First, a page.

“I talk with my hands”, says Pierre-Emmanuel Vandeputte who has always been fascinated by carpenters, welders and other craftspeople. He comes from a small Burgundian town in rural France - home to Sancerre wine - where several family members had their farms. “One of my grandfathers was known as a true bricoleur (a handyman, and more). And in a way, I am a bricoleur too.” Just like his ancestor, Vandeputte seeks solutions to contemporary challenges, albeit in a poetic and emotional way. “My grandfather had to find answers to needs peculiar to the post-war period he lived in, when scarcity was an issue. Now that we are living in a time of abundance, the challenge is the fulfilment of needs on an emotional, non-material level.”

So, we won’t catch Vandeputte designing candleholders or door handles. He instead shapes new objects with new functions answering new needs. Like his Cork Helmet which enables the user to insulate themself from noise; Nascondino gives the opportunity to create one’s own personal space; desk divider Diplomate creates privacy in the workplace; a stool collection called Pausa allows users to rest, sit or lean on them and take a moment for themselves. “In times of multi-tasking and co-working in open spaces, people long for privacy, silence and rest.” Vandeputte considers it his challenge as a designer to translate these needs into objects. He wants to make positive designs, objects that induce users to have a feeling of wellbeing.

At the forthcoming Salone del Mobile in Milan, Vandeputte is launching a new design, one that invites us to chill in the middle of a room: a standing chair called Paradosso. Many of his objects carry Italian names – “My muse is Italian”, says the young designer as if he were a painter. Another reason is that he finds the Italian language especially useful to translate the story behind his objects and in the way multiple interpretations are possible. “I like paradoxes”, says the designer who finds choosing the right name for his objects very important – “It always calls for some reflection. I tend to call it ‘the new object’ until it’s ready.”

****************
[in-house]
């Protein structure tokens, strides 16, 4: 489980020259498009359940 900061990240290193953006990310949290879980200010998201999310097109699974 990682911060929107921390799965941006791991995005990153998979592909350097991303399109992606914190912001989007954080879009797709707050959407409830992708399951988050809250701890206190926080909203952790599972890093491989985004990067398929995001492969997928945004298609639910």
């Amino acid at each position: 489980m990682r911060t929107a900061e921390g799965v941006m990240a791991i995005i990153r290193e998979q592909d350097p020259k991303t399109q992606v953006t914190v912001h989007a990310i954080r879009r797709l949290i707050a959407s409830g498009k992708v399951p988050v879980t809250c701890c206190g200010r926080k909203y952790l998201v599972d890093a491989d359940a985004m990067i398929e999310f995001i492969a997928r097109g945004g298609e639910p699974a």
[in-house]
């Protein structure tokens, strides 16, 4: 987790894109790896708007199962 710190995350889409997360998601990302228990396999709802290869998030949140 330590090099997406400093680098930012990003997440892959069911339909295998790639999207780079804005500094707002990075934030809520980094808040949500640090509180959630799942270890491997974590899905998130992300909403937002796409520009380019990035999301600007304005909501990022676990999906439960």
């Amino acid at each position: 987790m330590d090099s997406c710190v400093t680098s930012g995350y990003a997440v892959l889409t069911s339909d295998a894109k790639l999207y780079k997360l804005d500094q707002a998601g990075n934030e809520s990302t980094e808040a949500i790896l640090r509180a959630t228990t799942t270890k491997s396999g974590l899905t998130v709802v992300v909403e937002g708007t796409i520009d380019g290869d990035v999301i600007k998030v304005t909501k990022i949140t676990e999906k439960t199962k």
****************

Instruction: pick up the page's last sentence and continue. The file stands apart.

It may seem the ultimate paradox that the author of these emotional design pieces offering silence, harmony and tranquility, is based in 'hellhole' Brussels. "With great pleasure!”, he enthuses. “Everything is possible in Brussels - the spirit of the city is very free as it's a huge mix of people and influences from everywhere. Being a small world capital, the city has kept the pleasant human proportions of a village. I find Brussels a very inspiring place to live and work - so much so that I actually call myself a ‘Belgian designer’: it’s here that I studied and became a professional designer, and all my influences are made in Belgium.” A devil’s advocate interpretation of this paradox might be that after a stroll through Brussels, one might need some time inside a Vandeputte design to recover…

sketch 'Paradosso' standing chair
Pierre-Emmanuel Vandeputte’s Design Studio is based in the MAD until April 2017 (Aimed at promoting the economic development of fashion and design industries in Brussels, MAD is hosting several designers in residence.) Later on, Vandeputte is moving to a space he shares with other makers, with whom he feels loosely related on a creative level.

Images by Miko/Miko Studio

Pierre-Emmanuel Vandeputte
Cork Helmet